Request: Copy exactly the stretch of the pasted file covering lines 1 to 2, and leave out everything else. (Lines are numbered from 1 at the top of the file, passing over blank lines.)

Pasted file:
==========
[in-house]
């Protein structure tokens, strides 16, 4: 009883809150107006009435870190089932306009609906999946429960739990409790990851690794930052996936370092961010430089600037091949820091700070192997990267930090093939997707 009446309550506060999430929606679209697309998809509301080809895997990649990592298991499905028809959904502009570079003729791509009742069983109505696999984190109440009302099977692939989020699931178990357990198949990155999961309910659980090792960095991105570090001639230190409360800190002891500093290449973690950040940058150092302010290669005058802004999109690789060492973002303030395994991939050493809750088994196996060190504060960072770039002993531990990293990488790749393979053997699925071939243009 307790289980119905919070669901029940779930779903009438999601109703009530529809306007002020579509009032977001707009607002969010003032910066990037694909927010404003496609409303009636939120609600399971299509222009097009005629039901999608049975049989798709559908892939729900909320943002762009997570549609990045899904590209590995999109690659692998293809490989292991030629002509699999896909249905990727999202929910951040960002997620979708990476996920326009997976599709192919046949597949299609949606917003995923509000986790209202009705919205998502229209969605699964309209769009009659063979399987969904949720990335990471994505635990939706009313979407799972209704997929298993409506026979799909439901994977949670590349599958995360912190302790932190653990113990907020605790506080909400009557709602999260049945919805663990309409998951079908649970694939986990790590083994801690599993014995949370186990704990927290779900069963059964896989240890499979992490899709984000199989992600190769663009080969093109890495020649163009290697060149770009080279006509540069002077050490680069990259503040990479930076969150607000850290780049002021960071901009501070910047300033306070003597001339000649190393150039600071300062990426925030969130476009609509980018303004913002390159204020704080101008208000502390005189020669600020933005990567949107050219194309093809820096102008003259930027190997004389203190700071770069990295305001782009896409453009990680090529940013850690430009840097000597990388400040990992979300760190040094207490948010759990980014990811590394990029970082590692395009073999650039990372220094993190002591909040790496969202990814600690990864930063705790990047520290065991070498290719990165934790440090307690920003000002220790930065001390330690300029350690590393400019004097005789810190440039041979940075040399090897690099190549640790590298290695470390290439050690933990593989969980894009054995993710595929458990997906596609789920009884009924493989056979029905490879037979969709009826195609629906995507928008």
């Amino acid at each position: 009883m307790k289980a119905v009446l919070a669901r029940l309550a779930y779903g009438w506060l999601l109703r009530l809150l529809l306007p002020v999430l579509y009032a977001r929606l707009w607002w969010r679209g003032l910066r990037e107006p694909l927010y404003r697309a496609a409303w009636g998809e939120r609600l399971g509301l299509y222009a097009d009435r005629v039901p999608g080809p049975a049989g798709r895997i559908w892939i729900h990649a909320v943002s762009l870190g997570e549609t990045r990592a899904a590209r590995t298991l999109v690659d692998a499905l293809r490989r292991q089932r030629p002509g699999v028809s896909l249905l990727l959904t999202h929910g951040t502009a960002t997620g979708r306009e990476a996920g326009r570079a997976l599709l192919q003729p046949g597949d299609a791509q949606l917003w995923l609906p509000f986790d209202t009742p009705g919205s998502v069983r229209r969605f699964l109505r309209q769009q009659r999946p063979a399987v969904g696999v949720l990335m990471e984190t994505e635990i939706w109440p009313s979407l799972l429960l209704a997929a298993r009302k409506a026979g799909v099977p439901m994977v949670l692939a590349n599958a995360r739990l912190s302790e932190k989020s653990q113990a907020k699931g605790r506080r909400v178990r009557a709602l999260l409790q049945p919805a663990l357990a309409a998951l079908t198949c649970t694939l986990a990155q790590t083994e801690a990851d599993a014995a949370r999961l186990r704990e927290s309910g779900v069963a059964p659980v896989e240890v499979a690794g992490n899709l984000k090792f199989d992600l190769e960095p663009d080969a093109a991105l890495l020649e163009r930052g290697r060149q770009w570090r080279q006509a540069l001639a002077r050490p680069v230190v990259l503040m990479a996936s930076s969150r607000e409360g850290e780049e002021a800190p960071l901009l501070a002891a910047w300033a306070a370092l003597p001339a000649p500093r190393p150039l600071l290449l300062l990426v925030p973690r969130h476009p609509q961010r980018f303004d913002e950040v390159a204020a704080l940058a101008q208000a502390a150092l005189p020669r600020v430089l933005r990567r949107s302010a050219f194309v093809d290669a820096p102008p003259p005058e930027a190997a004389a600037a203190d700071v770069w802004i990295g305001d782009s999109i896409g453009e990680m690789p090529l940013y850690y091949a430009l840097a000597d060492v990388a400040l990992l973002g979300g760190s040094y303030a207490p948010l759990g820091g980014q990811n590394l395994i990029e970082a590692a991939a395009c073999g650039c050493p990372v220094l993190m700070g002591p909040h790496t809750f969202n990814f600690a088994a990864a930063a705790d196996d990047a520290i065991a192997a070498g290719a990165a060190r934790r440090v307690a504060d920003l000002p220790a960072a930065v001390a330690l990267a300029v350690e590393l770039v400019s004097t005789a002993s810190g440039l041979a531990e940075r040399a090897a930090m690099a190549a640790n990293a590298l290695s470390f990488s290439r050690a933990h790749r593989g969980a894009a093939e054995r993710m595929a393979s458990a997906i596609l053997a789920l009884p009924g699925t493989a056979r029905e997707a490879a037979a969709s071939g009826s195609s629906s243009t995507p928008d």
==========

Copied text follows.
[in-house]
């Protein structure tokens, strides 16, 4: 009883809150107006009435870190089932306009609906999946429960739990409790990851690794930052996936370092961010430089600037091949820091700070192997990267930090093939997707 009446309550506060999430929606679209697309998809509301080809895997990649990592298991499905028809959904502009570079003729791509009742069983109505696999984190109440009302099977692939989020699931178990357990198949990155999961309910659980090792960095991105570090001639230190409360800190002891500093290449973690950040940058150092302010290669005058802004999109690789060492973002303030395994991939050493809750088994196996060190504060960072770039002993531990990293990488790749393979053997699925071939243009 307790289980119905919070669901029940779930779903009438999601109703009530529809306007002020579509009032977001707009607002969010003032910066990037694909927010404003496609409303009636939120609600399971299509222009097009005629039901999608049975049989798709559908892939729900909320943002762009997570549609990045899904590209590995999109690659692998293809490989292991030629002509699999896909249905990727999202929910951040960002997620979708990476996920326009997976599709192919046949597949299609949606917003995923509000986790209202009705919205998502229209969605699964309209769009009659063979399987969904949720990335990471994505635990939706009313979407799972209704997929298993409506026979799909439901994977949670590349599958995360912190302790932190653990113990907020605790506080909400009557709602999260049945919805663990309409998951079908649970694939986990790590083994801690599993014995949370186990704990927290779900069963059964896989240890499979992490899709984000199989992600190769663009080969093109890495020649163009290697060149770009080279006509540069002077050490680069990259503040990479930076969150607000850290780049002021960071901009501070910047300033306070003597001339000649190393150039600071300062990426925030969130476009609509980018303004913002390159204020704080101008208000502390005189020669600020933005990567949107050219194309093809820096102008003259930027190997004389203190700071770069990295305001782009896409453009990680090529940013850690430009840097000597990388400040990992979300760190040094207490948010759990980014990811590394990029970082590692395009073999650039990372220094993190002591909040790496969202990814600690990864930063705790990047520290065991070498290719990165934790440090307690920003000002220790930065001390330690300029350690590393400019004097005789810190440039041979940075040399090897690099190549640790590298290695470390290439050690933990593989969980894009054995993710595929458990997906596609789920009884009924493989056979029905490879037979969709009826195609629906995507928008």